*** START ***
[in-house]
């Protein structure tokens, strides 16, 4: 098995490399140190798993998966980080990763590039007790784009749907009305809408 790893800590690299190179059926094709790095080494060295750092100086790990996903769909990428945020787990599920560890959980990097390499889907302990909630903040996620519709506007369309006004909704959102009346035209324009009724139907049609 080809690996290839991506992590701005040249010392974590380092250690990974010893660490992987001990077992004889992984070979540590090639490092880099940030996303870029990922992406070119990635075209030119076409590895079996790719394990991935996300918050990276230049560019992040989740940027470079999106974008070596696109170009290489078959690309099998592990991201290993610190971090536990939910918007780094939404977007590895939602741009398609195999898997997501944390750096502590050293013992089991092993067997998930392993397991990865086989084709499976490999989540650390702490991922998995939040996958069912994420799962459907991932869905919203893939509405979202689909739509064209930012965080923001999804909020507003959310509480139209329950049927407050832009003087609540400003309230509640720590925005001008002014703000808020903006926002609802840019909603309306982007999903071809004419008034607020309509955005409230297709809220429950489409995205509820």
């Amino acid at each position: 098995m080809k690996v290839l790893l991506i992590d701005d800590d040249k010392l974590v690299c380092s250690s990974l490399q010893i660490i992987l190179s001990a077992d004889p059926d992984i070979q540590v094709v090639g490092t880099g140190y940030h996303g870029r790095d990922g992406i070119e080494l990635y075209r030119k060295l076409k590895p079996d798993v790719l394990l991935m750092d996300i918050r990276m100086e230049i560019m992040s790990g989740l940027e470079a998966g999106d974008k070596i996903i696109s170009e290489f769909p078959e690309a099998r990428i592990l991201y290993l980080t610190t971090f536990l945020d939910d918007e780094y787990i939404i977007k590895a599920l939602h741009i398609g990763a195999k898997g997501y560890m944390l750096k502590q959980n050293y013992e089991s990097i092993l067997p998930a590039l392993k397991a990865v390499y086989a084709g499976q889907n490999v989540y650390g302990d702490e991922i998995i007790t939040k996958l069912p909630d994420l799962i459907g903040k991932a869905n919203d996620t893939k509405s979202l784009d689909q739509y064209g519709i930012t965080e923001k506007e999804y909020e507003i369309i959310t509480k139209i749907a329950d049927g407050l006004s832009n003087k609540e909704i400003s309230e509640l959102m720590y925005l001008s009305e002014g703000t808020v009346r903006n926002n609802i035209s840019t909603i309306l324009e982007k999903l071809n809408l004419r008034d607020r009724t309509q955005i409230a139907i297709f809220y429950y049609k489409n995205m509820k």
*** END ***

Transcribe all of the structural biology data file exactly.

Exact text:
[in-house]
């Protein structure tokens, strides 16, 4: 098995490399140190798993998966980080990763590039007790784009749907009305809408 790893800590690299190179059926094709790095080494060295750092100086790990996903769909990428945020787990599920560890959980990097390499889907302990909630903040996620519709506007369309006004909704959102009346035209324009009724139907049609 080809690996290839991506992590701005040249010392974590380092250690990974010893660490992987001990077992004889992984070979540590090639490092880099940030996303870029990922992406070119990635075209030119076409590895079996790719394990991935996300918050990276230049560019992040989740940027470079999106974008070596696109170009290489078959690309099998592990991201290993610190971090536990939910918007780094939404977007590895939602741009398609195999898997997501944390750096502590050293013992089991092993067997998930392993397991990865086989084709499976490999989540650390702490991922998995939040996958069912994420799962459907991932869905919203893939509405979202689909739509064209930012965080923001999804909020507003959310509480139209329950049927407050832009003087609540400003309230509640720590925005001008002014703000808020903006926002609802840019909603309306982007999903071809004419008034607020309509955005409230297709809220429950489409995205509820």
């Amino acid at each position: 098995m080809k690996v290839l790893l991506i992590d701005d800590d040249k010392l974590v690299c380092s250690s990974l490399q010893i660490i992987l190179s001990a077992d004889p059926d992984i070979q540590v094709v090639g490092t880099g140190y940030h996303g870029r790095d990922g992406i070119e080494l990635y075209r030119k060295l076409k590895p079996d798993v790719l394990l991935m750092d996300i918050r990276m100086e230049i560019m992040s790990g989740l940027e470079a998966g999106d974008k070596i996903i696109s170009e290489f769909p078959e690309a099998r990428i592990l991201y290993l980080t610190t971090f536990l945020d939910d918007e780094y787990i939404i977007k590895a599920l939602h741009i398609g990763a195999k898997g997501y560890m944390l750096k502590q959980n050293y013992e089991s990097i092993l067997p998930a590039l392993k397991a990865v390499y086989a084709g499976q889907n490999v989540y650390g302990d702490e991922i998995i007790t939040k996958l069912p909630d994420l799962i459907g903040k991932a869905n919203d996620t893939k509405s979202l784009d689909q739509y064209g519709i930012t965080e923001k506007e999804y909020e507003i369309i959310t509480k139209i749907a329950d049927g407050l006004s832009n003087k609540e909704i400003s309230e509640l959102m720590y925005l001008s009305e002014g703000t808020v009346r903006n926002n609802i035209s840019t909603i309306l324009e982007k999903l071809n809408l004419r008034d607020r009724t309509q955005i409230a139907i297709f809220y429950y049609k489409n995205m509820k």